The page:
Quick Tips: Parent’s Guide to Picky Eating

08 December 2016

No explanation. No fuss. Pure, simple tips from me to you to get your childrens’ nutrition on track.

I must admit – I debated if it was realistic to categorize these strategies for managing, or rather, avoiding kitchen battles with your children as a part of my quick tips series. When it comes to dealing with your childrens’ fussy eating behavior, there truly are no short cuts. As I explained in a previous post, phase 1 is non-negotiable to the success of any dietary ‘intervention’ with your child. Keeping that in mind, here are three overarching strategies to serve as POTENTIAL resources for mending broken food relationships.

Strategy 1: Make meal planning and preparation interactive. Children absolutely love to be involved in adult decisions, creative processes and brainstorming. This gives them a sense of independence.

Step 1: Before you do your grocery shopping for the week, sit down with your child and tell them you have a fun project that you want to work on together. Ask your child what some of his/her favorite meals are and if he/she would like to help you shop and prepare these foods like an adult does.

Step 2: Come up with ideas to use the foods that your child likes and incorporate them into healthful meals. For example, if they like carrots and tomatoes, you can add these vegetables to an omelet.

Step 3: Take your child food shopping. If you think this step will cause more hassle than help, you may opt to eliminate it for now.

Step 4: Ask your child what he/she wants for dinner? Provide two options based on the ingredients you purchased so they still feel a sense of autonomy, but make these choices ones that you feel comfortable with either way.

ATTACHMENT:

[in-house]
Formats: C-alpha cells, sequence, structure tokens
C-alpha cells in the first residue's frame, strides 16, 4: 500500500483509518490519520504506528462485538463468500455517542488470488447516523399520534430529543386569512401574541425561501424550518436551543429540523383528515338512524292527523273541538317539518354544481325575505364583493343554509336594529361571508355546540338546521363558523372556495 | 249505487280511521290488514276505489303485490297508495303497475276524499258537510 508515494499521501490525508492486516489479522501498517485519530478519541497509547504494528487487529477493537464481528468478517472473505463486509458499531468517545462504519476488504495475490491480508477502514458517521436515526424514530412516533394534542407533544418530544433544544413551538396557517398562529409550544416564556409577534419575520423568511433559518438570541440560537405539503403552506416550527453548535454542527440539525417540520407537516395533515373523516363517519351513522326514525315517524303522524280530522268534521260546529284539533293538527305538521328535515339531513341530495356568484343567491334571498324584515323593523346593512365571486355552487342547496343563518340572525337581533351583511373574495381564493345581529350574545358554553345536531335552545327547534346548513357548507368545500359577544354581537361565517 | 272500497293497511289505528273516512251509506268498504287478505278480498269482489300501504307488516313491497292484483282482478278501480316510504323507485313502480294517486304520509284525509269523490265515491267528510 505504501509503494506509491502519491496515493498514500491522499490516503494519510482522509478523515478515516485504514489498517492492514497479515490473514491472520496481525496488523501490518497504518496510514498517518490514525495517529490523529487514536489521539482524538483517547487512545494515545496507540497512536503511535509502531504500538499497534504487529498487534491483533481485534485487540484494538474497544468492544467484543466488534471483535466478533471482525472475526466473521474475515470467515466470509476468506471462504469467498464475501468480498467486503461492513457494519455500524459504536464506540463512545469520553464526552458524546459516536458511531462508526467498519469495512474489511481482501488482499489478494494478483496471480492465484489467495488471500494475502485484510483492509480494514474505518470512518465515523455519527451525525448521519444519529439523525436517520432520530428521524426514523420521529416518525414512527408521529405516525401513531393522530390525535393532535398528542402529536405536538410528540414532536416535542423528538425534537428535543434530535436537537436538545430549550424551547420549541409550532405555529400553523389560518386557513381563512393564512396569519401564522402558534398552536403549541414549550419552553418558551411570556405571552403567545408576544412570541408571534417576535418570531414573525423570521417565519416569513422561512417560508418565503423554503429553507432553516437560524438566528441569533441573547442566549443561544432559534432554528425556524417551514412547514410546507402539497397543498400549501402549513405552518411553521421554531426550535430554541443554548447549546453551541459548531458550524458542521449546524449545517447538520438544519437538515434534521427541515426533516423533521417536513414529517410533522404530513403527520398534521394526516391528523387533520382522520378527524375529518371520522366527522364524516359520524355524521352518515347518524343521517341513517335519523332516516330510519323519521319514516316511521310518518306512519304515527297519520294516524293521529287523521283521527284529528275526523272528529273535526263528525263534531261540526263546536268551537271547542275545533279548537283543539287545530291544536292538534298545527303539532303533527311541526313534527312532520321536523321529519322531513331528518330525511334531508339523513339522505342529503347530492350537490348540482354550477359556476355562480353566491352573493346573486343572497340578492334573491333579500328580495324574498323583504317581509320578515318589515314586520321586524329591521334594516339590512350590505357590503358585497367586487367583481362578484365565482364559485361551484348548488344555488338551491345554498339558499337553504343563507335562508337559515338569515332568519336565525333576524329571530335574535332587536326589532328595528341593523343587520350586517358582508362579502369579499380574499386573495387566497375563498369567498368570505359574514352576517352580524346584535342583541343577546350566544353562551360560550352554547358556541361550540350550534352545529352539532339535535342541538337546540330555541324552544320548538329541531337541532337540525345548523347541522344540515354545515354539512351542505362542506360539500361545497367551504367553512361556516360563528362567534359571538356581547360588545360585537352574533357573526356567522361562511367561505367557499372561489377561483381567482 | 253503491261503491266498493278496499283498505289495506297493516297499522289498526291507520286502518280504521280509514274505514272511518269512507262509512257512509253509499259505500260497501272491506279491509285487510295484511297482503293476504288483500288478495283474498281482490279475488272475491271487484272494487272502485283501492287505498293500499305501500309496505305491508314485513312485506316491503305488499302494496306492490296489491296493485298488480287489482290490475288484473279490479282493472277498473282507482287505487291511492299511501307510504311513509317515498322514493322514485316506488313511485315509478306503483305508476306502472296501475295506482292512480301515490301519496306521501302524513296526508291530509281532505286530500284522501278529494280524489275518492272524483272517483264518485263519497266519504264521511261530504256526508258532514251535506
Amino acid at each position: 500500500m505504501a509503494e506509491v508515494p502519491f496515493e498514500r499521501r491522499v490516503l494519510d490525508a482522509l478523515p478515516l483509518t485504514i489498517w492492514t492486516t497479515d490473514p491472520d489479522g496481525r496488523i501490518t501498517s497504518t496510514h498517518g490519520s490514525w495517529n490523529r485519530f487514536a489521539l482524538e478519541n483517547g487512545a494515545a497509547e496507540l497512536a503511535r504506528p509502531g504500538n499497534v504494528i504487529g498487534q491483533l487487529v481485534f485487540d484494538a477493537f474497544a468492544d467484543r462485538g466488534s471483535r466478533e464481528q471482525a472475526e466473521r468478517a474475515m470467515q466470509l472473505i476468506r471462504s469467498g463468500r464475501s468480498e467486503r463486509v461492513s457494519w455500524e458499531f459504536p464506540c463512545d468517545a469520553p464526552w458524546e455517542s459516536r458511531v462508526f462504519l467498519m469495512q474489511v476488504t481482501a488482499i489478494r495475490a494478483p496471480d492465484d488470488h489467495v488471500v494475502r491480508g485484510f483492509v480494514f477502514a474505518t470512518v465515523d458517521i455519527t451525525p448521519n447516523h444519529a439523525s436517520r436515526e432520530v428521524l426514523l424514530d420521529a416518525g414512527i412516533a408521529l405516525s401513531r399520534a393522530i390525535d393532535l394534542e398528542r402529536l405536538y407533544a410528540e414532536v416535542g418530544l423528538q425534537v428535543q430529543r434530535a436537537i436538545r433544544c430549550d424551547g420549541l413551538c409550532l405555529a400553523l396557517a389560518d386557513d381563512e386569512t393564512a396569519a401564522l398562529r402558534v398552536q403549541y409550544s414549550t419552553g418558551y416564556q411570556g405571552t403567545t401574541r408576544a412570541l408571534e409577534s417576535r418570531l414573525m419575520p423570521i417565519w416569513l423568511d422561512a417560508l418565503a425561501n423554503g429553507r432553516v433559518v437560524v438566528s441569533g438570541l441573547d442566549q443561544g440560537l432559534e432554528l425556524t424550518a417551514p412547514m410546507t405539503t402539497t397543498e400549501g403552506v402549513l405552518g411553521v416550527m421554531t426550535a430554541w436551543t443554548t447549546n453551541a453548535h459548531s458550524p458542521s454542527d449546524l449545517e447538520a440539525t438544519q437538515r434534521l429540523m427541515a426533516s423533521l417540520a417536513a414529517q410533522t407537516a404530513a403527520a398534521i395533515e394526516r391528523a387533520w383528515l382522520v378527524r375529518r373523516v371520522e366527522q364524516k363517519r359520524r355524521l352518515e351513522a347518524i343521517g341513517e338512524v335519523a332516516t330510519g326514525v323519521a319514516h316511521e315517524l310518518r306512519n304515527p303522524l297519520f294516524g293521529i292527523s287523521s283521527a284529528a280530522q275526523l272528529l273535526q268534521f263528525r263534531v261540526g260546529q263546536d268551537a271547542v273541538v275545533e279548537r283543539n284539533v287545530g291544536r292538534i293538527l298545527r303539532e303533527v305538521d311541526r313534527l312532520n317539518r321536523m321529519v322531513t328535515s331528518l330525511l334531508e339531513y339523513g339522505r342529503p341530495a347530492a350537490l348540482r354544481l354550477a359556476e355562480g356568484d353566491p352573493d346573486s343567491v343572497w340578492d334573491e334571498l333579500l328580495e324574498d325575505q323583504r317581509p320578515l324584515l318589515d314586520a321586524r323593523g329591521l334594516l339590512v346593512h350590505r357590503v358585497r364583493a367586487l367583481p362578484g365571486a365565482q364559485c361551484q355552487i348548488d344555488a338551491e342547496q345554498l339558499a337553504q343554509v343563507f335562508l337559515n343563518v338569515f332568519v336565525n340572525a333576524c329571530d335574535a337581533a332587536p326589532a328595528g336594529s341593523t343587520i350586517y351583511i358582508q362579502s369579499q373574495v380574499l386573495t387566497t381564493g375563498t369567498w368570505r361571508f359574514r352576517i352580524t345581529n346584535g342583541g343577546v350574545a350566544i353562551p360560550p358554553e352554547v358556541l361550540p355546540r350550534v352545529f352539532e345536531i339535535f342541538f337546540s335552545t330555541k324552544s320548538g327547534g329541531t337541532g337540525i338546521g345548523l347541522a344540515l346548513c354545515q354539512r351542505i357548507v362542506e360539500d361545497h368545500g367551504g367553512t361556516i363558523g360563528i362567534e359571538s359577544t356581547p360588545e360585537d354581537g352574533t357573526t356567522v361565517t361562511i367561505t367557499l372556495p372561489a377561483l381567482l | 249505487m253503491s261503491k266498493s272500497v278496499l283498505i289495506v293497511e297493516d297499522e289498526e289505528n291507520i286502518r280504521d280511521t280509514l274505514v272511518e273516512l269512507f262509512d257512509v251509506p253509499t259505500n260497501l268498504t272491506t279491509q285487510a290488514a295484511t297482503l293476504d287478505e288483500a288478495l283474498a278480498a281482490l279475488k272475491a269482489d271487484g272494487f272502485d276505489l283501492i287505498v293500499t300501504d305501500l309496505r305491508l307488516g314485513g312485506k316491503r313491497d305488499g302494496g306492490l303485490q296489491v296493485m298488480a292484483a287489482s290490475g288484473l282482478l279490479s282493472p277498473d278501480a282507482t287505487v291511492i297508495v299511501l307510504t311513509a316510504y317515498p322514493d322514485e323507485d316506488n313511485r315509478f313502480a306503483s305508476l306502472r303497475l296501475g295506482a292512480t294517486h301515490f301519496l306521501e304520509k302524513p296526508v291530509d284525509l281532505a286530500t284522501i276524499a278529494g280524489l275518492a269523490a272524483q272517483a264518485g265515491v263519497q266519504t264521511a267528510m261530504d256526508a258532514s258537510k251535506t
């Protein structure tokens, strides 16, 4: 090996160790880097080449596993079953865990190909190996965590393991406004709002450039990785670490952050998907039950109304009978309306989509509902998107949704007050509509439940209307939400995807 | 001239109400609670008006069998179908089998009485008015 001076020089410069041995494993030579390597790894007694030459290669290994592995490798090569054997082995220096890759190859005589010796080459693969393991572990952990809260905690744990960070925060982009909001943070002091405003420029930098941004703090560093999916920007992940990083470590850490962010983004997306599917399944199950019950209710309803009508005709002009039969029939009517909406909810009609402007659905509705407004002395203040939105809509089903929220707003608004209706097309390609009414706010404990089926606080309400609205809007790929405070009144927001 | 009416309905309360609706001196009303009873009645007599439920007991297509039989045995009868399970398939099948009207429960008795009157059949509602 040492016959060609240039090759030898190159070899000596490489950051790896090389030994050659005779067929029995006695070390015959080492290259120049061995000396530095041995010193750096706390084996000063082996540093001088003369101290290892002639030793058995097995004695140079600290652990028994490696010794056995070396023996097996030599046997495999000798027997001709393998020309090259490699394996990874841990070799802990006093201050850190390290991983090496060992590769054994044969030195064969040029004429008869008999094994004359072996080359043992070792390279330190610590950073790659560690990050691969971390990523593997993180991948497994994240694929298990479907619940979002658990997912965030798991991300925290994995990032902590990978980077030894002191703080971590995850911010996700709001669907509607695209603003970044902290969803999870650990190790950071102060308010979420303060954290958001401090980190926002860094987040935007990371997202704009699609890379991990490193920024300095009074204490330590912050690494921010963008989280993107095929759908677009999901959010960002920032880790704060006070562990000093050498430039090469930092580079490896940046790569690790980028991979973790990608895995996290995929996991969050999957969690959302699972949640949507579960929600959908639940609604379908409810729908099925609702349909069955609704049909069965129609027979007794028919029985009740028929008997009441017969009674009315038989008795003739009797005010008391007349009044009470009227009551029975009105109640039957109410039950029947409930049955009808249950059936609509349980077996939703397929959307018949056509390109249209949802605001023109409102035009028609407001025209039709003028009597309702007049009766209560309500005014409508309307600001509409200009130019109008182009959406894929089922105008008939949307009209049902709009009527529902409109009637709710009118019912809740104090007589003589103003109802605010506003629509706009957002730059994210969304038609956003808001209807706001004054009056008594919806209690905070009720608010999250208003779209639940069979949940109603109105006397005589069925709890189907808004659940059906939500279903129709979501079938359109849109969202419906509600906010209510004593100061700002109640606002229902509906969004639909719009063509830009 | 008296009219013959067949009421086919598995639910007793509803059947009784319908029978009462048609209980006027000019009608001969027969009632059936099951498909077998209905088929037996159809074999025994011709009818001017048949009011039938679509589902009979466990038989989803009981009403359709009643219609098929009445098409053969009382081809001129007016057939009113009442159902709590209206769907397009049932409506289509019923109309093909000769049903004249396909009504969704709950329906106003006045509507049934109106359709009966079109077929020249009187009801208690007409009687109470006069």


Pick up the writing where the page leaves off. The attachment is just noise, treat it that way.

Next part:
Step 5: Cook the meal together.

Step 6:  Evaluate. Did this method of inclusiveness keep the peace at the table? If yes→Woohoo! Keep at it and make this a tradition in your family. If no→Determine where the process broke down and why.

Strategy 2: Compromise. This strategy can be used in multiple ways.

• If you want your child to be open-minded to tasting new foods, try introducing these healthful options with foods that already got the thumbs up. For example, if your children like eggs, add a new vegetable into the mix. Add in some fruit to their yogurt if they are dairy lovers.

• Encourage your children to try a new food at least 10 times before dismissing as on the no-list.

Strategy 3: The Don’t Do’s

• Don’t force your children to clean their plate. Let them eat until they feel satisfied.

• Don’t use food as a reward. Let children realize that they can include all different foods into their meals, in moderation of course.

• Don’t make separate meals for each child. Eat as a family, trying to keep in mind different preferences.

Numerous strategies exist, but I chose to highlight three that you can cherry pick from and experiment with at home. Please note: If these tips don’t work for your family, I have many more tricks of the trade up my sleeve and would be happy to help you on an individual basis (alix@tribecamedspa.com).